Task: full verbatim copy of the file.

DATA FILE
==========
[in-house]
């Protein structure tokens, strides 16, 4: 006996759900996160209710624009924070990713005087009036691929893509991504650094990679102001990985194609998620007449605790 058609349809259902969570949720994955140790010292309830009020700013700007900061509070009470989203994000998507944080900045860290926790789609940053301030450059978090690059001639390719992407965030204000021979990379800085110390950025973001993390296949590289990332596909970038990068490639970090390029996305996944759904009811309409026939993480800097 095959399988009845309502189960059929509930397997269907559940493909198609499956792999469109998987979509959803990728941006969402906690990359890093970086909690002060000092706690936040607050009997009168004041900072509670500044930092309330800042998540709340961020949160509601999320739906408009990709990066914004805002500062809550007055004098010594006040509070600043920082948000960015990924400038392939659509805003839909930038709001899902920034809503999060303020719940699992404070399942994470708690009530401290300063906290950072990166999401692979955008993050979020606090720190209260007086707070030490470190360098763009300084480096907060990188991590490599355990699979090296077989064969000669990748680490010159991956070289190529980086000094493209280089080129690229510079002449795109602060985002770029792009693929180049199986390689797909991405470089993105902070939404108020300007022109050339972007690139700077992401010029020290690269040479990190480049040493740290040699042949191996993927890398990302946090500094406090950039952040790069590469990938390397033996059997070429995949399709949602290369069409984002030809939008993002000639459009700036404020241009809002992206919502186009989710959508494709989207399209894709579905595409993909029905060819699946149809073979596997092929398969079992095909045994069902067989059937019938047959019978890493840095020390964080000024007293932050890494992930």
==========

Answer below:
[in-house]
């Protein structure tokens, strides 16, 4: 006996759900996160209710624009924070990713005087009036691929893509991504650094990679102001990985194609998620007449605790 058609349809259902969570949720994955140790010292309830009020700013700007900061509070009470989203994000998507944080900045860290926790789609940053301030450059978090690059001639390719992407965030204000021979990379800085110390950025973001993390296949590289990332596909970038990068490639970090390029996305996944759904009811309409026939993480800097 095959399988009845309502189960059929509930397997269907559940493909198609499956792999469109998987979509959803990728941006969402906690990359890093970086909690002060000092706690936040607050009997009168004041900072509670500044930092309330800042998540709340961020949160509601999320739906408009990709990066914004805002500062809550007055004098010594006040509070600043920082948000960015990924400038392939659509805003839909930038709001899902920034809503999060303020719940699992404070399942994470708690009530401290300063906290950072990166999401692979955008993050979020606090720190209260007086707070030490470190360098763009300084480096907060990188991590490599355990699979090296077989064969000669990748680490010159991956070289190529980086000094493209280089080129690229510079002449795109602060985002770029792009693929180049199986390689797909991405470089993105902070939404108020300007022109050339972007690139700077992401010029020290690269040479990190480049040493740290040699042949191996993927890398990302946090500094406090950039952040790069590469990938390397033996059997070429995949399709949602290369069409984002030809939008993002000639459009700036404020241009809002992206919502186009989710959508494709989207399209894709579905595409993909029905060819699946149809073979596997092929398969079992095909045994069902067989059937019938047959019978890493840095020390964080000024007293932050890494992930």